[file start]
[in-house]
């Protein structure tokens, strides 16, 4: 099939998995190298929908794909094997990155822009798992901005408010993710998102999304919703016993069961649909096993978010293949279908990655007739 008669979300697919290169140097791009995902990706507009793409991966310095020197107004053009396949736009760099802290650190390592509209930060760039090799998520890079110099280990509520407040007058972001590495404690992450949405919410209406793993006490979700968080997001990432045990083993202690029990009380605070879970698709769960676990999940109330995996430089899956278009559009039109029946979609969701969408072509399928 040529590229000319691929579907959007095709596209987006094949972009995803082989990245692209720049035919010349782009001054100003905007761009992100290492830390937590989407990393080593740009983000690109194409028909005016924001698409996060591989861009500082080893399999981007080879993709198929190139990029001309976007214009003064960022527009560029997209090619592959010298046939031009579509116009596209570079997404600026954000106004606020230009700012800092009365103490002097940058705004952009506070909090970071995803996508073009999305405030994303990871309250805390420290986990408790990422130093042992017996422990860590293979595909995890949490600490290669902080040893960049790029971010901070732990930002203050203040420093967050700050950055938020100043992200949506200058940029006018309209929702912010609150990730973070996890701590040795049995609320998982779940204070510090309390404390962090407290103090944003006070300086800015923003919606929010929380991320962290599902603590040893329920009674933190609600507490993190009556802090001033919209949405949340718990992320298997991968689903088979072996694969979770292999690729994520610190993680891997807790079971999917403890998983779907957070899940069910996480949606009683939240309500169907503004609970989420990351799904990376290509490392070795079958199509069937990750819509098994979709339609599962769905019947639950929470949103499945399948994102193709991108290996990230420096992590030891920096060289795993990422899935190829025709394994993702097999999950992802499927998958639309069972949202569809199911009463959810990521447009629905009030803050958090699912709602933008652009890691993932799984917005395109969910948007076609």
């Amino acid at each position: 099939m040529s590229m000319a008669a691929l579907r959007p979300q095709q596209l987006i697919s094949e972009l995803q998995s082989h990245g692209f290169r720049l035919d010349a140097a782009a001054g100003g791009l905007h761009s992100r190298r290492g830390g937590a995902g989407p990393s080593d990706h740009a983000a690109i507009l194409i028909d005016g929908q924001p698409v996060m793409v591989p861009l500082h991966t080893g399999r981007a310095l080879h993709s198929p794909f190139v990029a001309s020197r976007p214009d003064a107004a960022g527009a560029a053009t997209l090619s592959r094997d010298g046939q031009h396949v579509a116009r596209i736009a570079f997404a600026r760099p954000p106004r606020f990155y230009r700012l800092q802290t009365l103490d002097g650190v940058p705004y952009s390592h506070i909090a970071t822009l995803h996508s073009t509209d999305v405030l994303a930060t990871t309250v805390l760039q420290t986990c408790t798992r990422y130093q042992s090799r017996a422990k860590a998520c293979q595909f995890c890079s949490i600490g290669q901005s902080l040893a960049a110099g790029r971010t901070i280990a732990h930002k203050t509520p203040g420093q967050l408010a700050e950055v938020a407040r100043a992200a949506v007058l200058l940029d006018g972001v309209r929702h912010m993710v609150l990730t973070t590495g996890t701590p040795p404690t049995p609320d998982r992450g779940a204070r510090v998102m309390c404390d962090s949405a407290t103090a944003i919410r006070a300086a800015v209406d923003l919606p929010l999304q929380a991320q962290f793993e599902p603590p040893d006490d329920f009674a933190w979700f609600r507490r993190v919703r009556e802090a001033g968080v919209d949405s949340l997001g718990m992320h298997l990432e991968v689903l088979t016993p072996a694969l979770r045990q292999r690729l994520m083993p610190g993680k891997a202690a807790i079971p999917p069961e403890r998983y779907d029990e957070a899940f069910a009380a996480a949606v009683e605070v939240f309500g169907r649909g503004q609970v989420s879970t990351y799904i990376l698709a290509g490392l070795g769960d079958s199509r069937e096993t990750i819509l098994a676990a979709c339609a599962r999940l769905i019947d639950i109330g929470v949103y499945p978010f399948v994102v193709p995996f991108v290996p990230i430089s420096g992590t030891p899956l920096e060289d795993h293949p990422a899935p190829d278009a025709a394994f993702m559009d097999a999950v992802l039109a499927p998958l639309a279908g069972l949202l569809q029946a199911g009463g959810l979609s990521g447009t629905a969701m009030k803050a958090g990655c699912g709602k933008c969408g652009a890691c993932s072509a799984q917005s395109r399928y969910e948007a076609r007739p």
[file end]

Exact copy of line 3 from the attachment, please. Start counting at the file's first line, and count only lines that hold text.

């Amino acid at each position: 099939m040529s590229m000319a008669a691929l579907r959007p979300q095709q596209l987006i697919s094949e972009l995803q998995s082989h990245g692209f290169r720049l035919d010349a140097a782009a001054g100003g791009l905007h761009s992100r190298r290492g830390g937590a995902g989407p990393s080593d990706h740009a983000a690109i507009l194409i028909d005016g929908q924001p698409v996060m793409v591989p861009l500082h991966t080893g399999r981007a310095l080879h993709s198929p794909f190139v990029a001309s020197r976007p214009d003064a107004a960022g527009a560029a053009t997209l090619s592959r094997d010298g046939q031009h396949v579509a116009r596209i736009a570079f997404a600026r760099p954000p106004r606020f990155y230009r700012l800092q802290t009365l103490d002097g650190v940058p705004y952009s390592h506070i909090a970071t822009l995803h996508s073009t509209d999305v405030l994303a930060t990871t309250v805390l760039q420290t986990c408790t798992r990422y130093q042992s090799r017996a422990k860590a998520c293979q595909f995890c890079s949490i600490g290669q901005s902080l040893a960049a110099g790029r971010t901070i280990a732990h930002k203050t509520p203040g420093q967050l408010a700050e950055v938020a407040r100043a992200a949506v007058l200058l940029d006018g972001v309209r929702h912010m993710v609150l990730t973070t590495g996890t701590p040795p404690t049995p609320d998982r992450g779940a204070r510090v998102m309390c404390d962090s949405a407290t103090a944003i919410r006070a300086a800015v209406d923003l919606p929010l999304q929380a991320q962290f793993e599902p603590p040893d006490d329920f009674a933190w979700f609600r507490r993190v919703r009556e802090a001033g968080v919209d949405s949340l997001g718990m992320h298997l990432e991968v689903l088979t016993p072996a694969l979770r045990q292999r690729l994520m083993p610190g993680k891997a202690a807790i079971p999917p069961e403890r998983y779907d029990e957070a899940f069910a009380a996480a949606v009683e605070v939240f309500g169907r649909g503004q609970v989420s879970t990351y799904i990376l698709a290509g490392l070795g769960d079958s199509r069937e096993t990750i819509l098994a676990a979709c339609a599962r999940l769905i019947d639950i109330g929470v949103y499945p978010f399948v994102v193709p995996f991108v290996p990230i430089s420096g992590t030891p899956l920096e060289d795993h293949p990422a899935p190829d278009a025709a394994f993702m559009d097999a999950v992802l039109a499927p998958l639309a279908g069972l949202l569809q029946a199911g009463g959810l979609s990521g447009t629905a969701m009030k803050a958090g990655c699912g709602k933008c969408g652009a890691c993932s072509a799984q917005s395109r399928y969910e948007a076609r007739p």